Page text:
26 Aug 2012

Mini Reviews 26/08/2012

While we may not always have the time to review all the comics we get every week, we do try and provide a snapshot of the latest releases, mixing the good with the not so good.

Writer: J. Michael Straczynski
Art: Adam Hughes & Laura Martin
DC $3.99

James R: I'll get the good stuff out the way first - this book looks beautiful. I'm a big fan of Adam Hughes and I think he's been responsible for some of the finest covers in comics over the past decade, so it's a joy to see him illustrating a whole issue. He certainly doesn't disappoint on  - as with Jae Lee on Ozymandias and Amanda Connor on Silk Spectre, he looks to be turning in the best work of his career here, ably assisted by Laura Martin's colours. However, *deep breath* the script? Once again, I'm left wondering if Straczynski has the same copy of Watchmen as me as he portrays these characters in a vastly different way to the original. Whereas his Nite Owl and Rorschach are just badly rendered, here he ignores one of the core components of Dr. Manhattan's worldview and character. He advocates that Manhattan can manipulate the world at a quantum level: "It's all a matter of perspective. And perspectives can be changed with the slightest nudge." Straczynski uses this a plot device, so Dr. Manhattan can 'go back' to before his creation and see what would have happened if Jon Osterman had not been trapped in the test chamber and transformed. I see why he's done it, but in doing so he ignores that in the original series, Dr. Manhattan is a character who exists in a strongly deterministic universe - things cannot be anything other than they are! This paradigm stood as a counterpoint to Rorschach's view that the world was random and chaotic, and this served as one of the many amazing layers to the original. Again, I'm left feeling that this is a mini that has no real association with the series that I love. I'm sure that Straczynski had the best intentions when coming up with a worthy plot line for Dr. Manhattan, but we all know what paves the road to hell - and the back issue boxes of tomorrow. 4/10

Matt C: It’s a damn sight better than Nite Owl, that’s for sure. After Straczynski’s scripting of that book I didn’t have particularly high hopes for this one, but this is a far more arresting take on one of the iconic characters from Moore and Gibbon’s original series. The writer isn’t strictly telling us anything new about this world’s only real superhuman, but it’s the angle he chooses to take that keeps it engaging, as Manhattan ponders why, when considering that the infinite quantum possibilities in the universe preclude the chance of there ever being a true accident, an event occurred to cause him to come into being. It’s a good hook and Stracynski runs with it, essentially asking the age old question “Why am I here?”, and it suggests he’s far more comfortable with this character than he is with Nite Owl. And then there’s the art. Hughes has been a cover artist only for far too long, and his magnetic, seductive illustrations, given a gorgeous makeover by Martin’s colours, are another indication that the whole Before Watchmen project is somewhere where artists have generally shone brighter than writers. As always, it depends on where Straczynski takes the story next, but at the very least, this one’s promising. 7/10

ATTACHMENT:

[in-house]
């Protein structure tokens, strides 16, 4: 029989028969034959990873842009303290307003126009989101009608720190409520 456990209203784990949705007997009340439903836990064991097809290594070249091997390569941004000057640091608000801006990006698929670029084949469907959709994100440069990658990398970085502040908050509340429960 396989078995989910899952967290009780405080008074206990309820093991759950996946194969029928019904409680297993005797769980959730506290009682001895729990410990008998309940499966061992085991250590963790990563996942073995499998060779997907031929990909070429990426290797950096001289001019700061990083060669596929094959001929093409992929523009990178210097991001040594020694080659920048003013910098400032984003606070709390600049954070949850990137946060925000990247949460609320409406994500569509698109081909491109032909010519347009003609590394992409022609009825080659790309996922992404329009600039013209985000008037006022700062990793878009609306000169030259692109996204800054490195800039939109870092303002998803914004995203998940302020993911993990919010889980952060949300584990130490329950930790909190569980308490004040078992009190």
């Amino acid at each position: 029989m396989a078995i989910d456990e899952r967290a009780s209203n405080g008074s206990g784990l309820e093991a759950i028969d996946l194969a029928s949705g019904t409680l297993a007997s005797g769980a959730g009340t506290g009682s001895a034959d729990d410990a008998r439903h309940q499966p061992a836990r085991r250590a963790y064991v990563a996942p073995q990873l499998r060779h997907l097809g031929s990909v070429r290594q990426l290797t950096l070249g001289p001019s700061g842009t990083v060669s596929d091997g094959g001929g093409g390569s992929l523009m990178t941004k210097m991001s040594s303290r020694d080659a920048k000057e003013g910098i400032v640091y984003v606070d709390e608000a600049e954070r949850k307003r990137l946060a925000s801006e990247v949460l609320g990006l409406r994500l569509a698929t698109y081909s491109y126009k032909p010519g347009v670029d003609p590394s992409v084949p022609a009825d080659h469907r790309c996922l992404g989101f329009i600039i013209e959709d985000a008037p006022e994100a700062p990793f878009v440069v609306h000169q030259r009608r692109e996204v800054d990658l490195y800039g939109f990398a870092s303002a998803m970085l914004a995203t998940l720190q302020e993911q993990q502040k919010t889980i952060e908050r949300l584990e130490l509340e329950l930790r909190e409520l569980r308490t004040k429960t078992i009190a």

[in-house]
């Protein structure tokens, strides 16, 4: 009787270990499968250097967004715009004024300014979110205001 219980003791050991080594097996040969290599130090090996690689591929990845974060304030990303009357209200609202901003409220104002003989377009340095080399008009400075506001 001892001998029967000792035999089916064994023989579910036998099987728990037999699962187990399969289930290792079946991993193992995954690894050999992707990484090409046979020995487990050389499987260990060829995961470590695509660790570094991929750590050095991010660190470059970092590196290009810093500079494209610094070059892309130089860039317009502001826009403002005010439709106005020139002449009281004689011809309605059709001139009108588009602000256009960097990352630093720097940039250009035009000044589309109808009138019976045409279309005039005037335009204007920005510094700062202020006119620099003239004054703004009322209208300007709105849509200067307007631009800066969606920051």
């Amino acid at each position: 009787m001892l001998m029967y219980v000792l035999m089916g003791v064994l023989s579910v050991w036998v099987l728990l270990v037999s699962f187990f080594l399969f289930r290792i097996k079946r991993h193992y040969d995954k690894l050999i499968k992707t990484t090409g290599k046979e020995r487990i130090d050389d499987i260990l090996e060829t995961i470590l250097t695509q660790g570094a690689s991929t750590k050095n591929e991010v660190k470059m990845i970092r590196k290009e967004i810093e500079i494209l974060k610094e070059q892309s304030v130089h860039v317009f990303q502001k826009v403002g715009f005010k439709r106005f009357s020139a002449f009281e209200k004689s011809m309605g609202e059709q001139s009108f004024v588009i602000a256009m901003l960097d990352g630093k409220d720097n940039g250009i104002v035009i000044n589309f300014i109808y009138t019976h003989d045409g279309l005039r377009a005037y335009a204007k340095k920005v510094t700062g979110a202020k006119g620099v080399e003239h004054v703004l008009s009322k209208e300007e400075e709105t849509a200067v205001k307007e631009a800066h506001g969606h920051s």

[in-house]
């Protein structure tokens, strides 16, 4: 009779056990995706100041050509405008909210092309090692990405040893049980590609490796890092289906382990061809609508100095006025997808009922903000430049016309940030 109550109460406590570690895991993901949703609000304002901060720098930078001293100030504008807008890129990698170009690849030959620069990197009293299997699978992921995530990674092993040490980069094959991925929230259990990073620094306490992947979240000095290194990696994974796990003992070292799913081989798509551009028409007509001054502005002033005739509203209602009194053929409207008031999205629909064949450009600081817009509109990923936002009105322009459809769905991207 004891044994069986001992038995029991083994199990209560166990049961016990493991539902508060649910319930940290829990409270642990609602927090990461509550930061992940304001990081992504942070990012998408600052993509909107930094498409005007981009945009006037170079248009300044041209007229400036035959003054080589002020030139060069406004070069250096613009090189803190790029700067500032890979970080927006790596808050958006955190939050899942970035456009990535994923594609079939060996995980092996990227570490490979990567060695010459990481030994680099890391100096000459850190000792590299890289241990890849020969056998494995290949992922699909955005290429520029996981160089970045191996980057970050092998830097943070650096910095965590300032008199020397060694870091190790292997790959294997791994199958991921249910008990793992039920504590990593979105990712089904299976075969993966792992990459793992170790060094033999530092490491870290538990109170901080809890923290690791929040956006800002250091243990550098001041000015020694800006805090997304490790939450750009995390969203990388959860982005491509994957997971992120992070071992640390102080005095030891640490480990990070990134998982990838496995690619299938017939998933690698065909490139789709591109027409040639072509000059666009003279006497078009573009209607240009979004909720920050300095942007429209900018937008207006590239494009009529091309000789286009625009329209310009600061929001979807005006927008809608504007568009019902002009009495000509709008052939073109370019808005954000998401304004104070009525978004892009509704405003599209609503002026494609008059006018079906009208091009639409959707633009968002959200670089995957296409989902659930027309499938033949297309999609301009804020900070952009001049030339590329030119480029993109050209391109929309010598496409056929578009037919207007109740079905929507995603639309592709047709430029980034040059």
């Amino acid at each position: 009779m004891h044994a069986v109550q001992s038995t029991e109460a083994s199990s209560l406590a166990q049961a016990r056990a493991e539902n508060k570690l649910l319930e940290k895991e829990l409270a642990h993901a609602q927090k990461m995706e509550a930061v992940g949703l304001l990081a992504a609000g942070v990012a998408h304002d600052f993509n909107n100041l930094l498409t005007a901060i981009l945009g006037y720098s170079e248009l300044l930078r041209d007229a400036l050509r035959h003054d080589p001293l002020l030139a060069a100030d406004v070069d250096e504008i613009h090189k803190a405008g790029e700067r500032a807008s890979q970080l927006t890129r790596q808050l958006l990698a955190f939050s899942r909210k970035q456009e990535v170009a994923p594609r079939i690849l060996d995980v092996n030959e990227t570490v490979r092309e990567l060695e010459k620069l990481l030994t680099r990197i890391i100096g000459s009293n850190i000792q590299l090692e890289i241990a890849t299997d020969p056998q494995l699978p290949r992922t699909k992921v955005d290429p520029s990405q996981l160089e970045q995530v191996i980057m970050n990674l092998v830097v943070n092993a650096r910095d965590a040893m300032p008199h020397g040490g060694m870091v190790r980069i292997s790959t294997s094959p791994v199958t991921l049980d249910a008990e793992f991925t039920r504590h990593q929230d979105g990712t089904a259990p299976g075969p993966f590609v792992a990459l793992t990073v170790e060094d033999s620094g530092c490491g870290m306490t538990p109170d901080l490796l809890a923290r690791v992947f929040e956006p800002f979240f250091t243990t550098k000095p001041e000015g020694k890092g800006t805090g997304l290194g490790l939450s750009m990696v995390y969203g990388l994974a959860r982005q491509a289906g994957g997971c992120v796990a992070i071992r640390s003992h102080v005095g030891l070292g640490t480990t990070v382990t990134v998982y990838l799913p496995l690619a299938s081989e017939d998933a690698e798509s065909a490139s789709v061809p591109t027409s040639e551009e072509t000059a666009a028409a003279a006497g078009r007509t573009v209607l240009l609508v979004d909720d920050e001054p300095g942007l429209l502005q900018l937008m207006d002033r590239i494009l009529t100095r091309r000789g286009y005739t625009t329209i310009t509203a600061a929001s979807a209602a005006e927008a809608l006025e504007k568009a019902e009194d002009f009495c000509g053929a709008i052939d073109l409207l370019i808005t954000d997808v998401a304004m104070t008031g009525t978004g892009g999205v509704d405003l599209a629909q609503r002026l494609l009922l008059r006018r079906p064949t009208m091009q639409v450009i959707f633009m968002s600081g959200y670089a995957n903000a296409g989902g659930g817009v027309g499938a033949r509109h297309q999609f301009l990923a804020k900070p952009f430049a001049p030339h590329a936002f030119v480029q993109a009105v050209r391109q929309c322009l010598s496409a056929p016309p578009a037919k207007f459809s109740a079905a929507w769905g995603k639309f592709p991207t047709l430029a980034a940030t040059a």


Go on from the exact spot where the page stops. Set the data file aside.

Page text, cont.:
Writer: Jason Aaron
Art: R.M. Guera & Guila Brusco
DC $2.99

Matt C: He didn’t drop the ball. Thank God. It ends in some ways that are expected, and others that aren’t. Certain characters die (and c’mon – if you know this series, you know that’s not a spoiler!) but there is this glimmer of hope that has always flickered in the background since the first issue, sometimes that wasn’t always easy to see, but it was there throughout. At points, this final chapter feels like it’s a requiem, not only for those lost along the way, but for the series as a whole. There’s a rough eloquence to the dialogue, the narration, that’s at turns both violent and meditative, mirroring everything we’ve seen that lead us to this point. Guera’s detailed linework and Brusco’s incendiary colours capture some visual poetry in amongst the brutality, and Jock’s covers have always proved to be striking, nailing the tone of what’s held amongst the pages with a single image. I’d be hard pressed to think of many other comics in the last decade that’s been so consistently astonishing. A genuine classic of the medium, and while we’re poorer for its loss, the fact that such an uncompromising series delivered the goods in its entirety is something we should be eternally grateful for. 10/10